...certainly the condition of the workers has been improved and made more equitable especially in the more civilized and wealthy countries where the workers can no longer be considered universally overwhelmed with misery and lacking the necessities of life....Added to them is the huge army of rural wage workers, pushed to the lowest level of existence and deprived of all hope of ever acquiring "some property in land", and, therefore, permanently bound to the status of non-owning worker unless suitable and effective remedies are applied. 
Yet while it is true that the status of non owning worker is to be carefully distinguished from pauperism, nevertheless the immense multitude of the non-owning workers on the one hand and the enormous riches of certain very wealthy men on the other establish an unanswerable argument that the riches which are so abundantly produced in our age of "industrialism," as it is called, are not rightly distributed and equitably made available to the various classes of the people. 
Therefore, with all our strength and effort we must strive that at least in the future the abundant fruits of production will accrue equitably to those who are rich and will be distributed in ample sufficiency among the workers - not that these may become remiss in work, for man is born to labor as the bird to fly - but that they may increase their property by thrift, that they may bear, by wise management of this increase in property, the burdens of family life with greater ease and security, and that, emerging from the insecure lot in life in whose uncertainties non-owning workers are cast, they may be able not only to endure the vicissitudes of earthly existence but have also assurance that when their lives are ended they will provide in some measure for those they leave after them.

Sunday 2 February 2020

"A Public Catholicism"

Last Sunday, I heard something at Mass which I have been chewing on for most of the week.

The Gospel was that of the two miracles immediately following the Sermon on the Mount in Matthew's Gospel - the healing of the leper and the healing of the Roman centurion's servant. During his own sermon, Father expanded on how both the leper and the centurion made public acts of faith - with our Lord telling the leper to go and show himself to the priests, and Our Lord commending the centurion for his public profession of belief. Father then when on to say that even though there are many aspects of our spiritual life that we should keep private, "our faith is public, so we must make our Catholicism public for the sake of others." In other words, we must let people know we are Catholic, for our faith is not something we are to keep hidden.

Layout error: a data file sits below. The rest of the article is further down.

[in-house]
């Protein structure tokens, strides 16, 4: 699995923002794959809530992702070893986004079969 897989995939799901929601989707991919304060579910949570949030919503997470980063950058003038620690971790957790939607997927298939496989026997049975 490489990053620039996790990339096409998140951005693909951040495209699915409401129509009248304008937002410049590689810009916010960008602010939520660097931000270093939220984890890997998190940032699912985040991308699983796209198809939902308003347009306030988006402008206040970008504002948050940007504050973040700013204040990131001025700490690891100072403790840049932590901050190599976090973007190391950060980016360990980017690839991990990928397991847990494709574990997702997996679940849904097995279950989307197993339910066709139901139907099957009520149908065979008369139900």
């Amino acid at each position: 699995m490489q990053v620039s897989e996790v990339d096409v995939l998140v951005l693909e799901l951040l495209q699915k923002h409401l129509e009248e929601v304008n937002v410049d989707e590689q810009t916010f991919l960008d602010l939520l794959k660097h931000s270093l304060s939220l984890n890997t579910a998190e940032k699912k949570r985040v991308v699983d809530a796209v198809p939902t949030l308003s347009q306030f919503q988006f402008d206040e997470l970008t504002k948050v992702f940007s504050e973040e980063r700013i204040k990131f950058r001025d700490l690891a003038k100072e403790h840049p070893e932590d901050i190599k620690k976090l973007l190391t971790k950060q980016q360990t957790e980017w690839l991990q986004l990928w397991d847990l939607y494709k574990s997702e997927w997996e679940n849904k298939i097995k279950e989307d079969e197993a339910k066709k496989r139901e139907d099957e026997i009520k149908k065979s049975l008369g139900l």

Father's words were fortuitous. That very same day, I had been grappling with sentiments of shame and embarrassment for being outspoken about many things of a Catholic nature, from certain aspects of my spiritual life that I really should have kept private, to my opinions about a certain man sitting on the papal throne. I was also thinking about whether or not I should clam up altogether and withdraw my voice from the public sphere, for I was becoming frustrated with what I saw as the endless purity spiralling and posturing amongst many Catholics online.

Father's soft-spoken words calmed me, gave me something to ponder, and in time, has come to start renewing my resolve.

Readers of our sister blog Vox Cantoris may recall a foray I made on there in 2017, where I detailed my reversion to the Old Faith. It is much too long to detail now, but I remember how I slowly came to realize that the Old Faith was what I am meant to follow, and how I came to that conclusion with a determined resolve as a result of that ponderment.

The intervening years have admittedly shaken that resolve up quite a bit, but here I have remained, with a few new conclusions in my belt from that same process of ponderment. While my world has turned, the Cross has remained firm. Focusing on Him in spite of it all - be it via the crucifix or the words of those I trust - has been my saving grace when my emotions run high and my thoughts get jumbled. In spite of all that I have done against Him, He continues to call me toward Him and gently requests I do what I must not just for His sake, but also so that others know I follow Him.

He did not die so that I may be ashamed and embarrassed of looking out for His Bride, however that may be manifested.

Nay, He asked through His actions that I may be public in my belief in Him, while avoiding extremes on both end of the spectrum.

A public Catholicism, in other words.